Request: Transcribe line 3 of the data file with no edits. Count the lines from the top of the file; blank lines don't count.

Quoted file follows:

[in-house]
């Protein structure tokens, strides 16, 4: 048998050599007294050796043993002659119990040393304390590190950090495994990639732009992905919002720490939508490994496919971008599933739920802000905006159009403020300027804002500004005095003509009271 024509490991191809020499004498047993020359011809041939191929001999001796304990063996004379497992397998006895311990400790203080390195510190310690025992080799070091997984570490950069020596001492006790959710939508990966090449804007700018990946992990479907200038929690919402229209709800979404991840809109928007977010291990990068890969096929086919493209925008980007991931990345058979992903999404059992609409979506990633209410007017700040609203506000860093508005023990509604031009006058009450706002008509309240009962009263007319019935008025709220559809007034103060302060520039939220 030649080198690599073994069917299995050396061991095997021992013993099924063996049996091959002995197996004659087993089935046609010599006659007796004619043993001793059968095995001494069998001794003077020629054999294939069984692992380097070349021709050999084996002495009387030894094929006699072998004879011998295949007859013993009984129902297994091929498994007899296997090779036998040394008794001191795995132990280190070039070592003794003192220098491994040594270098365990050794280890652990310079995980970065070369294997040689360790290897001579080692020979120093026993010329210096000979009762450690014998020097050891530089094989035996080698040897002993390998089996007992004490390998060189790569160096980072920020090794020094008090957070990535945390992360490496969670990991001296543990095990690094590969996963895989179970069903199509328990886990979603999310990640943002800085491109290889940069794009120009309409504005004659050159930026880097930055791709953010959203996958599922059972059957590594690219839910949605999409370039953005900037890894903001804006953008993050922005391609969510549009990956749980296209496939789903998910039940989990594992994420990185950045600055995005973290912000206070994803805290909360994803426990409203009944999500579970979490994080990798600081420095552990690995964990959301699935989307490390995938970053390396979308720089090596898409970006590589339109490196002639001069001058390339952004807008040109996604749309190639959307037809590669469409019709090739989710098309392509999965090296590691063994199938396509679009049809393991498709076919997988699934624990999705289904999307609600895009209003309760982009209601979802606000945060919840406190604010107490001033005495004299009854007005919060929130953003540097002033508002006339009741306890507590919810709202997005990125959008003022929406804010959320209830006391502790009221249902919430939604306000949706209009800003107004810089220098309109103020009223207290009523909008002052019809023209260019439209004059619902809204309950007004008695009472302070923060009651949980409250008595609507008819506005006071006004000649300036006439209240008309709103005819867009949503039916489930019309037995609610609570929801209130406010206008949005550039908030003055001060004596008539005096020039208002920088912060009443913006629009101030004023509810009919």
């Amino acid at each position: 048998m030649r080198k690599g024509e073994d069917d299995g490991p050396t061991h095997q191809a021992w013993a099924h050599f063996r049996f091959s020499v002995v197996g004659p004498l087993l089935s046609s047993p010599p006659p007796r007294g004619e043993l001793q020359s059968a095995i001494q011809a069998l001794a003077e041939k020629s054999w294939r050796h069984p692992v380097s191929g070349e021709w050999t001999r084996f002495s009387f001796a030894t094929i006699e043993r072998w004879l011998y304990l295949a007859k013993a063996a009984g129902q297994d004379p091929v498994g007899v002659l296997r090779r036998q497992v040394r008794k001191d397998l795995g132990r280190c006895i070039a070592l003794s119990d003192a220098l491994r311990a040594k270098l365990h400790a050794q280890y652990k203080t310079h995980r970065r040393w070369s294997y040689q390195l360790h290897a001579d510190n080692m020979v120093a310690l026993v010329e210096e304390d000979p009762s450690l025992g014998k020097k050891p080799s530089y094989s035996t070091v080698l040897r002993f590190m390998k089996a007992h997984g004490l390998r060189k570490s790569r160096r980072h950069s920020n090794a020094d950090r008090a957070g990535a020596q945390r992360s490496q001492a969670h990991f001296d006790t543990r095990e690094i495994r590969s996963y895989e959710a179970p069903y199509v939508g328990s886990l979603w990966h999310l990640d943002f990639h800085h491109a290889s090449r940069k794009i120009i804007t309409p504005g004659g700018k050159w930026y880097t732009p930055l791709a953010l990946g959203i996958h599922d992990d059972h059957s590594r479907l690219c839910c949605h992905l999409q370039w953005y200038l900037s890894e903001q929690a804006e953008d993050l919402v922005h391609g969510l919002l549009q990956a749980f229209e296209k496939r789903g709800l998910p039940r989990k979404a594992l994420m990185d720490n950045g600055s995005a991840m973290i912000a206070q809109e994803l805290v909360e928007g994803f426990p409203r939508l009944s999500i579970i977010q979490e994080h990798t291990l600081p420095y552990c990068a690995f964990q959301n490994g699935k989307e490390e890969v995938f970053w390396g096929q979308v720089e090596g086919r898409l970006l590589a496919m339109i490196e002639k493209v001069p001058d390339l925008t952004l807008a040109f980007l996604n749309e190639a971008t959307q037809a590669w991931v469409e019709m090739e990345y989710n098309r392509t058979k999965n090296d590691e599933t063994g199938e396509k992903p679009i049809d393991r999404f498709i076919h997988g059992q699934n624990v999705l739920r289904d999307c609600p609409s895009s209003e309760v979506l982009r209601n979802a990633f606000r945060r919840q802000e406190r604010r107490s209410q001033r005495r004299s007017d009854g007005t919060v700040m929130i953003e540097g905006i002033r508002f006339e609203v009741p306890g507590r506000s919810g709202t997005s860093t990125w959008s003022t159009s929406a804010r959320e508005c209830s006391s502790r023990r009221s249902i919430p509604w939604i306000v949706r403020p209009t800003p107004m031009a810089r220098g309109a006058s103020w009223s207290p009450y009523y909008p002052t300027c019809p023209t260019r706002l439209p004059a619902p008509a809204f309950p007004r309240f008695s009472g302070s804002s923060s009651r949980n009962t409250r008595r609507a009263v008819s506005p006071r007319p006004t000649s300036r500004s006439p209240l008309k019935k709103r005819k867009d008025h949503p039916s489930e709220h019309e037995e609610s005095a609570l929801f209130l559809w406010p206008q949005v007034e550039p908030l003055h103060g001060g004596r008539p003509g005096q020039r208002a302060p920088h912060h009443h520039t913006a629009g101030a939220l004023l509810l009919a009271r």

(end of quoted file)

């Amino acid at each position: 048998m030649r080198k690599g024509e073994d069917d299995g490991p050396t061991h095997q191809a021992w013993a099924h050599f063996r049996f091959s020499v002995v197996g004659p004498l087993l089935s046609s047993p010599p006659p007796r007294g004619e043993l001793q020359s059968a095995i001494q011809a069998l001794a003077e041939k020629s054999w294939r050796h069984p692992v380097s191929g070349e021709w050999t001999r084996f002495s009387f001796a030894t094929i006699e043993r072998w004879l011998y304990l295949a007859k013993a063996a009984g129902q297994d004379p091929v498994g007899v002659l296997r090779r036998q497992v040394r008794k001191d397998l795995g132990r280190c006895i070039a070592l003794s119990d003192a220098l491994r311990a040594k270098l365990h400790a050794q280890y652990k203080t310079h995980r970065r040393w070369s294997y040689q390195l360790h290897a001579d510190n080692m020979v120093a310690l026993v010329e210096e304390d000979p009762s450690l025992g014998k020097k050891p080799s530089y094989s035996t070091v080698l040897r002993f590190m390998k089996a007992h997984g004490l390998r060189k570490s790569r160096r980072h950069s920020n090794a020094d950090r008090a957070g990535a020596q945390r992360s490496q001492a969670h990991f001296d006790t543990r095990e690094i495994r590969s996963y895989e959710a179970p069903y199509v939508g328990s886990l979603w990966h999310l990640d943002f990639h800085h491109a290889s090449r940069k794009i120009i804007t309409p504005g004659g700018k050159w930026y880097t732009p930055l791709a953010l990946g959203i996958h599922d992990d059972h059957s590594r479907l690219c839910c949605h992905l999409q370039w953005y200038l900037s890894e903001q929690a804006e953008d993050l919402v922005h391609g969510l919002l549009q990956a749980f229209e296209k496939r789903g709800l998910p039940r989990k979404a594992l994420m990185d720490n950045g600055s995005a991840m973290i912000a206070q809109e994803l805290v909360e928007g994803f426990p409203r939508l009944s999500i579970i977010q979490e994080h990798t291990l600081p420095y552990c990068a690995f964990q959301n490994g699935k989307e490390e890969v995938f970053w390396g096929q979308v720089e090596g086919r898409l970006l590589a496919m339109i490196e002639k493209v001069p001058d390339l925008t952004l807008a040109f980007l996604n749309e190639a971008t959307q037809a590669w991931v469409e019709m090739e990345y989710n098309r392509t058979k999965n090296d590691e599933t063994g199938e396509k992903p679009i049809d393991r999404f498709i076919h997988g059992q699934n624990v999705l739920r289904d999307c609600p609409s895009s209003e309760v979506l982009r209601n979802a990633f606000r945060r919840q802000e406190r604010r107490s209410q001033r005495r004299s007017d009854g007005t919060v700040m929130i953003e540097g905006i002033r508002f006339e609203v009741p306890g507590r506000s919810g709202t997005s860093t990125w959008s003022t159009s929406a804010r959320e508005c209830s006391s502790r023990r009221s249902i919430p509604w939604i306000v949706r403020p209009t800003p107004m031009a810089r220098g309109a006058s103020w009223s207290p009450y009523y909008p002052t300027c019809p023209t260019r706002l439209p004059a619902p008509a809204f309950p007004r309240f008695s009472g302070s804002s923060s009651r949980n009962t409250r008595r609507a009263v008819s506005p006071r007319p006004t000649s300036r500004s006439p209240l008309k019935k709103r005819k867009d008025h949503p039916s489930e709220h019309e037995e609610s005095a609570l929801f209130l559809w406010p206008q949005v007034e550039p908030l003055h103060g001060g004596r008539p003509g005096q020039r208002a302060p920088h912060h009443h520039t913006a629009g101030a939220l004023l509810l009919a009271r």